This morning “Rosso Veneziano” dismissed Sam Mendes’ Empire of Light as a “panned” film, at least in terms of its award-season potential.
HE response: “Empire of Light is my idea of a sublime and deeply moving yesteryear film, and is exceptionally well acted. There was no question in my mind that it was an authentic, emotionally fine-tuned masterwork after I saw it at the Herzog. It seemed “just right” in so many ways.
“As a study of a few characters living smallish lives in a somewhat isolated English coastal village in 1980 and ‘81, it recalls the complex textures of another tale of small-town characters, some of them grappling with sexual matters and with a certain movie theatre occupying an iconic space in their lives — Peter Bogdanovich’s The Last Picture Show (‘71).
“A few wokester fanatics panning Empire of Light in Telluride (vigilant defenders of Black identity and dignity, they didn’t care for the curious but affecting inter-racial romantic rapport between Olivia Colman and Michael Ward’s characters) doesn’t mean shit.
“Critics are truiy their own species these days, living on their own politically-attuned planet. Eternally fickle and excitably hair-trigger, they often seem divorced from and in some cases contemptuous of Average Joe perceptions about this or that film, and particularly those, it seems, that have explored racial situations or narratives. (2018’s Green Book being another example.)
More than any other time in cinema history, today’s elite critics are, to a large extent, living for and within their own realm.
“There are noteworthy exceptions and honorable outliers, thank God, and I’m not saying the elite critic cabal is entirely untrustworthy, but in the matter of films that either touch upon or seriously explore the holy woke covenant (race, gender, sexuality and whitey-very-bad), they’re never been more unreliable than today.”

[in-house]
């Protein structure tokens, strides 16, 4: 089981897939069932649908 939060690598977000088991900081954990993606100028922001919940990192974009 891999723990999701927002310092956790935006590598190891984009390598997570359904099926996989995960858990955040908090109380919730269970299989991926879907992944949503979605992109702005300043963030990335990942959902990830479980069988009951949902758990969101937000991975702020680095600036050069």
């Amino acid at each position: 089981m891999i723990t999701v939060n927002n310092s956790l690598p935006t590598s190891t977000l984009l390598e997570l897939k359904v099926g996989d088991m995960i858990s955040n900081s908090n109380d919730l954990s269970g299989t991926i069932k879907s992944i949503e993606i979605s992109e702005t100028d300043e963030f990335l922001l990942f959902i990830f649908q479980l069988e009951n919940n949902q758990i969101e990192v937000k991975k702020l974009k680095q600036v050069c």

Friendo: “I dunno. I’ve spoken to folks who don’t like it, and they didn’t seem to be coming from a woke perspective.”
HE to friendo: “They’re not ‘wrong’ but they’ve allowed themselves to be triggered by the romantic inter-racial dynamic. If Michael Ward’s character (who is only slightly older than Mendes’ age was in ‘80) had been white, the same know-it-alls you’ve spoken to would be much more accommodating. Then again the film wouldn’t stand out as much, of course, if Ward’s character had been a pale-faced Mendes stand-in.”
Bottom line: If you’re dealing with a Black lead character, a director-writer has to play his/her cards in exactly the right way or the elite critics will scold to no end.
Mendes casting Ward as a generational stand-in for himself seemed, at first, like a fashionably woke gambit before I saw it. But the writing and the acting and the overall quality factor won me over. I melted. And Ward is so charming and good-looking.